How to trim overgrown Daylilies?

If you ever get a phone call from a customer asking you to trim some of their landscaping, it is important to do a little research on the type of plant before you just go ahead and break out your hedge trimmers. Sometimes there is a better way to handle things than by simply hacking something back. In this discussion from the Gopher Lawn Care Business Forum, we get a chance to learn about the best way to deal with overgrown Daylilies.

One lawn care business owner wrote “I needs some help. what is the best way to trim these plants? I don’t even know what they are. Should I trim in the the spring or wait until the fall? This is for an apartment complex that called me for help. The apartment manager said the renters have been complaining about the overgrowth on the sidewalk. Any tips or tricks you could suggest would be greatly appreciated.”

How to trim Daylilies.A second lawn care business owner wrote “those are Hemerocallis, commonly known as Daylilies.

Once the blossoms go by, you can cut the stems back to the greens. If it can wait until the fall, you can dig up some of the bulbs that are close to the walkways, thus eliminating the over growth and next spring they won’t grow out into the walkways.

If it can’t wait and the owner says cut them back, I would thin them out by digging some of the front ones up and transplant them somewhere or maybe you know someone who would like some new Lily Bulbs or have a place for them yourself.

A real quick fast way is to use a hedge trimmer and that will zip right through them but I don’t think you will be happy with the results.

I know it’s a different plant but they share similar traits. We have to trim the Red Yuccas every once in a great while but using the hedge trimmer doesn’t always look the best.”

A third lawn care business owner added “in the past, I have quick trimmed Daylilies when I worked for someone else. I too thought the results looked shabby. Eventually my ex-boss got complaints about the results and taught everyone a different technique which involved digging out the bulbs where necessary.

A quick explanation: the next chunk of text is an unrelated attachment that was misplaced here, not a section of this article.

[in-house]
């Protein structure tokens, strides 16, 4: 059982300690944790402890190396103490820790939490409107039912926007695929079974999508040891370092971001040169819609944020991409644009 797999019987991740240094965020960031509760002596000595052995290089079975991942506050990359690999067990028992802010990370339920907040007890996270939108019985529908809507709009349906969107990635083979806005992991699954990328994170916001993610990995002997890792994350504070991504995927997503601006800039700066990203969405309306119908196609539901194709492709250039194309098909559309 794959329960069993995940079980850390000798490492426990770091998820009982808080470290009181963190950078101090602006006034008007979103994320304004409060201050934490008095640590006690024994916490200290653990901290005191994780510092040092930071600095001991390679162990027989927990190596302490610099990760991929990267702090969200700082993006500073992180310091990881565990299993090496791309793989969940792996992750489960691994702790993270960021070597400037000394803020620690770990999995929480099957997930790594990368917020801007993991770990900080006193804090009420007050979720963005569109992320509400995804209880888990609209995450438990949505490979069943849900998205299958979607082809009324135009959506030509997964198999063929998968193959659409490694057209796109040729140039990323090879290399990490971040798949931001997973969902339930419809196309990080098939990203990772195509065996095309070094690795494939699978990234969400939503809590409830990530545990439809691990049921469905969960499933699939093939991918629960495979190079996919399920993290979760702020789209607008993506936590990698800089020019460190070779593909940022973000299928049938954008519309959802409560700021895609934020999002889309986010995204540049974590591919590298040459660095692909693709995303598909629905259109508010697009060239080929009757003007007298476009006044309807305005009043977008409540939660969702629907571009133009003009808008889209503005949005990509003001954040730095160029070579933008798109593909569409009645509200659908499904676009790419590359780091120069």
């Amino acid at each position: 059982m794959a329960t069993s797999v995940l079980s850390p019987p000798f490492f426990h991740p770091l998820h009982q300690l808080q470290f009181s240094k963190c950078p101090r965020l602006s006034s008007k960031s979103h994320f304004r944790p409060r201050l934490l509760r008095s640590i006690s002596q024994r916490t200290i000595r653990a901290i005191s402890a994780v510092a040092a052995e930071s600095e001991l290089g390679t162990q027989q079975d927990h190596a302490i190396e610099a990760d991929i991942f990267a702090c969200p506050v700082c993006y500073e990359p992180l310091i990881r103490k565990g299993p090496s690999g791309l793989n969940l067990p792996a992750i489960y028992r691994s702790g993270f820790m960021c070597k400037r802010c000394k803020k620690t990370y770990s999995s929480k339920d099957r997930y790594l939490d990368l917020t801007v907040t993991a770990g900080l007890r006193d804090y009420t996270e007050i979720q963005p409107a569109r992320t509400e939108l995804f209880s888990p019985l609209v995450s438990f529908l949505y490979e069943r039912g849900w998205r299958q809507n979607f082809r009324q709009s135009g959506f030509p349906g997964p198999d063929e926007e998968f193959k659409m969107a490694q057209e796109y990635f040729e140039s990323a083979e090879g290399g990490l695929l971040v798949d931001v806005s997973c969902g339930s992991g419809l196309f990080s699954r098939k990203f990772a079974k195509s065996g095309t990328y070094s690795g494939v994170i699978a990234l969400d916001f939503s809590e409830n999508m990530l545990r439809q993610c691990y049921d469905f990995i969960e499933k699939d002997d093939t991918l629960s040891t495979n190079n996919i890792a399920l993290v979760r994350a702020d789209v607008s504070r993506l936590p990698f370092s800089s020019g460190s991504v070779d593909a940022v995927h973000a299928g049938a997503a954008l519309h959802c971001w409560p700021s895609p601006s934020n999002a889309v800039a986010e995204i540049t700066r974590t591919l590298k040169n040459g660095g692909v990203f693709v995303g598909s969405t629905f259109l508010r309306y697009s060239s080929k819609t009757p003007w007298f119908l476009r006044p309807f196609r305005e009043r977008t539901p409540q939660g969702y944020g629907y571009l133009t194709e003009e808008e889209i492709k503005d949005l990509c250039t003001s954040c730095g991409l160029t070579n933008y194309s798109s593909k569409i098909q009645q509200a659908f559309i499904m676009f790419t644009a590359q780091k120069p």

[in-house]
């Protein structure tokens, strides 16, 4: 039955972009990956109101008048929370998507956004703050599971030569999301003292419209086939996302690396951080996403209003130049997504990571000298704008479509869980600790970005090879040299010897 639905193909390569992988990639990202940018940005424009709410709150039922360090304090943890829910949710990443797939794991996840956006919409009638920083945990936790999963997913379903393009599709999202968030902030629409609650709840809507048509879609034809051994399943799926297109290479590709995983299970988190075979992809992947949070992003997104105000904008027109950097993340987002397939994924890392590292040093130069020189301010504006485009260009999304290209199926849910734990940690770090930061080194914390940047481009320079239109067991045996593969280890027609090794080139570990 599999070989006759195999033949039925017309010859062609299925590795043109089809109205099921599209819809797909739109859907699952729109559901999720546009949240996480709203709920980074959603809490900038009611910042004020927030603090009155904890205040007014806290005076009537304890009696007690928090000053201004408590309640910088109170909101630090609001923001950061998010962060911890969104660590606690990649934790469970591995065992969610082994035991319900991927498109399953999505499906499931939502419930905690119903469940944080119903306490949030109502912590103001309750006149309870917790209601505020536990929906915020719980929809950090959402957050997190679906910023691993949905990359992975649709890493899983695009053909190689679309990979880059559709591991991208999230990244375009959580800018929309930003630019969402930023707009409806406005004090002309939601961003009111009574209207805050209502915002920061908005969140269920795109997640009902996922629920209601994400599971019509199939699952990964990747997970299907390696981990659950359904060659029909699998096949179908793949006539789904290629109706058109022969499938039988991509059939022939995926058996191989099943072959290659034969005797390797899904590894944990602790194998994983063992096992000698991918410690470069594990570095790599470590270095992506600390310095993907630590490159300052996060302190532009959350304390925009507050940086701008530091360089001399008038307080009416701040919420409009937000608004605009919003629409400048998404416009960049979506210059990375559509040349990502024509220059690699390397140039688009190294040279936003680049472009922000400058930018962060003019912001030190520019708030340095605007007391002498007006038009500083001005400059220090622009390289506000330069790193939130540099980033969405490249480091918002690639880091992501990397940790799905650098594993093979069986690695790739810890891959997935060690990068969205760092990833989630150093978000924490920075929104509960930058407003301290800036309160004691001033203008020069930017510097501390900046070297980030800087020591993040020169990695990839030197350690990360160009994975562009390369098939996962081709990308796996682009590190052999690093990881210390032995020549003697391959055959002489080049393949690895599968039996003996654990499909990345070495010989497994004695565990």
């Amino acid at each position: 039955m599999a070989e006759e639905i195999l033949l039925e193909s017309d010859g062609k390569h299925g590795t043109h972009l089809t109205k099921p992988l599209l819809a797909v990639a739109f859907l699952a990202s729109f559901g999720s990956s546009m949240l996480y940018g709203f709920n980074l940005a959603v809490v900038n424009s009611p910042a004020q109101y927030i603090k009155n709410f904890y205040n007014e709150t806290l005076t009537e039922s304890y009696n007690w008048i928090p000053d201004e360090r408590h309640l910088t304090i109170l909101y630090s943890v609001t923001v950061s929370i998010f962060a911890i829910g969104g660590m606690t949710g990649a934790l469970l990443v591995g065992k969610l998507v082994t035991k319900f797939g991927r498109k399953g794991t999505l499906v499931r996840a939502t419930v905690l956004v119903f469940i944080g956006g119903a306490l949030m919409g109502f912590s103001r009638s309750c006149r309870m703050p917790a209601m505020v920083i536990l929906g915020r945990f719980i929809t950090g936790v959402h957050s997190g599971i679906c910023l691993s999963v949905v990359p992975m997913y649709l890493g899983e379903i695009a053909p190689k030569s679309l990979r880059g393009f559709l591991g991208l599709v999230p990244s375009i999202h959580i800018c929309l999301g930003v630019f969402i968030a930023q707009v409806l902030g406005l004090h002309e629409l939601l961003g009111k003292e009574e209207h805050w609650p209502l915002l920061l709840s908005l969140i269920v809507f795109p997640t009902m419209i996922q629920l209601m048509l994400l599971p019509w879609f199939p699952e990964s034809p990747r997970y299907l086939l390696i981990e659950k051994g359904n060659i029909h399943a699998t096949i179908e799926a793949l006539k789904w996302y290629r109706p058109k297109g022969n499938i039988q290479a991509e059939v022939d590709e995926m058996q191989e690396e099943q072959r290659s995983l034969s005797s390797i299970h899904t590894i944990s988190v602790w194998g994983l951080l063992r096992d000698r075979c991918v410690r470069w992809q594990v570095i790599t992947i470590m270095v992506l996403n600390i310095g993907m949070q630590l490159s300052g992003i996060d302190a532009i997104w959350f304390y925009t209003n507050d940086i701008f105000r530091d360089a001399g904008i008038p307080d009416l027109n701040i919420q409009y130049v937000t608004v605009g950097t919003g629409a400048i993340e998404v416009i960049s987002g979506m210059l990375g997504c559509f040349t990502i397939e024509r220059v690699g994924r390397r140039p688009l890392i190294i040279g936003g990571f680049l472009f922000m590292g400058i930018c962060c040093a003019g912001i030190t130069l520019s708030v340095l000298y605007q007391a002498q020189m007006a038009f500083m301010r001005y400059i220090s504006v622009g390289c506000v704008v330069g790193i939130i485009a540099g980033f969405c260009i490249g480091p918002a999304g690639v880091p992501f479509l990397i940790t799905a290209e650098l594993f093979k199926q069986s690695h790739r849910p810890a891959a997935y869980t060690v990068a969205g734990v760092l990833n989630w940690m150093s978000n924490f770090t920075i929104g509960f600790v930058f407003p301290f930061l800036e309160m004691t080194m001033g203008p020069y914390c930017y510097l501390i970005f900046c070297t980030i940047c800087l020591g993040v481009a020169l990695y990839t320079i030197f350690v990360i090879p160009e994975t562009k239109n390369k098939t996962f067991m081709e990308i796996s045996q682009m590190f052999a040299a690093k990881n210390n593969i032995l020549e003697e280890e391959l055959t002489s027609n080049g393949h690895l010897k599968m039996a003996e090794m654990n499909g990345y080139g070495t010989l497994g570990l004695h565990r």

Doing so makes a really nice edge against the sidewalk. It needs to be redone from time to time, but that is great repeat business. Trimming though does take about 1/10th the time

Ultimately these different techniques are what makes each of our companies different. Be forewarned though, I have picked up some commercial clients this year because of complaints on this very issue. I was told their previous lawn care service provider was hacking away at the Daylilies and the clients didn’t like the results.

When it comes to customer psychology, here is an interesting lesson that has stood out to me. I’ve never seen a customer go from a less expensive service to one that costs more even if the cost ends up the same due to the extra services. I think it’s just a perception thing.

As an example, one of my customers complained about the cost of leaf removal so instead of halting mowing due to the grass going dormant I offered to continue mowing and bagging throughout the autumn. The cost was very nearly the same as performing one large leaf cleanup at the end of the season but in the end instead of a big bill, they had the cost spread out over a few months.”

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